A hundred pounds is a lot more to someone who's poor than to a millionaire. But how do you measure such differences? Utility theory has the answer.

How "forced experimentation" can lead to economic benefits.

Well, it goes to no-one because there isn't a Nobel Prize for maths. Some have speculated that Alfred Nobel neglected maths because his wife ran off with a mathematician, but the rumour seems to be unfounded. But whatever the reason for its non-appearance in the Nobel list, it's maths that makes the science-based Nobel subjects possible and it usually plays a fundamental role in the some of the laureates' work. Here we'll have a look at two of the prizes awarded this year, in physics and economics.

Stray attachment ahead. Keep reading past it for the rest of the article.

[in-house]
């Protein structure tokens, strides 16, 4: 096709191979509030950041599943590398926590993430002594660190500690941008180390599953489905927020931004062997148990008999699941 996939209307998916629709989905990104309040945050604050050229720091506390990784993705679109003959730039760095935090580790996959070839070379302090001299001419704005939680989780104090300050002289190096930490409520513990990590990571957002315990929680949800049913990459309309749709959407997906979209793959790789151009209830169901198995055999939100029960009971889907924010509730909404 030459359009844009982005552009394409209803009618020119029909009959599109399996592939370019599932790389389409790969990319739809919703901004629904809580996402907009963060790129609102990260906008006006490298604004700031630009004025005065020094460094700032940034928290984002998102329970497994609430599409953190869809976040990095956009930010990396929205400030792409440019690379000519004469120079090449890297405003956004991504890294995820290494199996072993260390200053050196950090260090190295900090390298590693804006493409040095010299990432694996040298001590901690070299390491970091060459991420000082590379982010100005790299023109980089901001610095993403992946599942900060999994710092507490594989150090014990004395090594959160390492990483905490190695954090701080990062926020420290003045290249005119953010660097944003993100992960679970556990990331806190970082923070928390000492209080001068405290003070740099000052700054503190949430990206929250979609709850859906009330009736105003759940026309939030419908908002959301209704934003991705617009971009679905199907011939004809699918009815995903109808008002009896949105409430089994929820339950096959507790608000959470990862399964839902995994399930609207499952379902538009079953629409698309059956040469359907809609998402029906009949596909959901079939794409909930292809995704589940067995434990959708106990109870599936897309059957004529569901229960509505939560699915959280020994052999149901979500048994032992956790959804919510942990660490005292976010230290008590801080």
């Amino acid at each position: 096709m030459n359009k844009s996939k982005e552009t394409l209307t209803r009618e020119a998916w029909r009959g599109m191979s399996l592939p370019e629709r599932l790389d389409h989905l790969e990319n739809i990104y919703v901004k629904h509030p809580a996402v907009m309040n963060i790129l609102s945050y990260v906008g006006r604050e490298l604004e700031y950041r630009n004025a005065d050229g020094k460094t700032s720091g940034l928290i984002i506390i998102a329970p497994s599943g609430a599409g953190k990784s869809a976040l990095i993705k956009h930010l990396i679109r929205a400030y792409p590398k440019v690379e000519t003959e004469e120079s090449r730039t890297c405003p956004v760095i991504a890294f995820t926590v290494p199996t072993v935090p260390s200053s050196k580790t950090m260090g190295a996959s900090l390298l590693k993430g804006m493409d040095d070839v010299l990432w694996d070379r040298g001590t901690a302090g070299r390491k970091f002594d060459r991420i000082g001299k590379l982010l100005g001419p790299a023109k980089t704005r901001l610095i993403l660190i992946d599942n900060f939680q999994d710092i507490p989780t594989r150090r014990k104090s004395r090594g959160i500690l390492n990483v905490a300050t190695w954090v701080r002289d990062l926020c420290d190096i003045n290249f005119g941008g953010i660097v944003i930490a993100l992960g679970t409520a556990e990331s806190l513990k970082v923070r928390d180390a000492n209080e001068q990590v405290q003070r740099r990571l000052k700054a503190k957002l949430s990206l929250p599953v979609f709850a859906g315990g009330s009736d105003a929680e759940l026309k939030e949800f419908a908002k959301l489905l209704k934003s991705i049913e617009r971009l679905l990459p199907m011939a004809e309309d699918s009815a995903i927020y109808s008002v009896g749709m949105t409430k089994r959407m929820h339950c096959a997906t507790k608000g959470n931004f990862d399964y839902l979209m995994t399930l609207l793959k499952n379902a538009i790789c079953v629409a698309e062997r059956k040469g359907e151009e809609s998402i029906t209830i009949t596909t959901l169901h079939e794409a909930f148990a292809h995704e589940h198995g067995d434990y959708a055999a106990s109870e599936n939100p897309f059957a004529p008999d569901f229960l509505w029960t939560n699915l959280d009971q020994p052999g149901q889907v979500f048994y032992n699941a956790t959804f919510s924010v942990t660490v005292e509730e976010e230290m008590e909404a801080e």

The 2009 Nobel Prize in Economics goes to two unusual economists
Game theorists model the evolution of trust and trustworthiness
Ground breaking work in uncovering optimal funding mechanisms in financial markets
Economists reveal that your neighbours significantly impact on your well-being.
From Einstein to water power, Plus author Anita King explains where maths has got her.
There might not be a Nobel Prize for mathematics, but maths is at the heart of the 2006 Nobel Prizes.
In the last article of this three-part series, Phil Wilson shows how simple graphs can tell you a lot about the economy — and not only in Slugworld.
The risks in Who wants to be a millionaire?
Riaz Ahmad's mathematical career has led him from the complexities of blood flow to the risks of the financial markets via underwater acoustics. Plus found out how maths can explain all this and more.
  • Want facts and want them fast? Our Maths in a minute series explores key mathematical concepts in just a few words.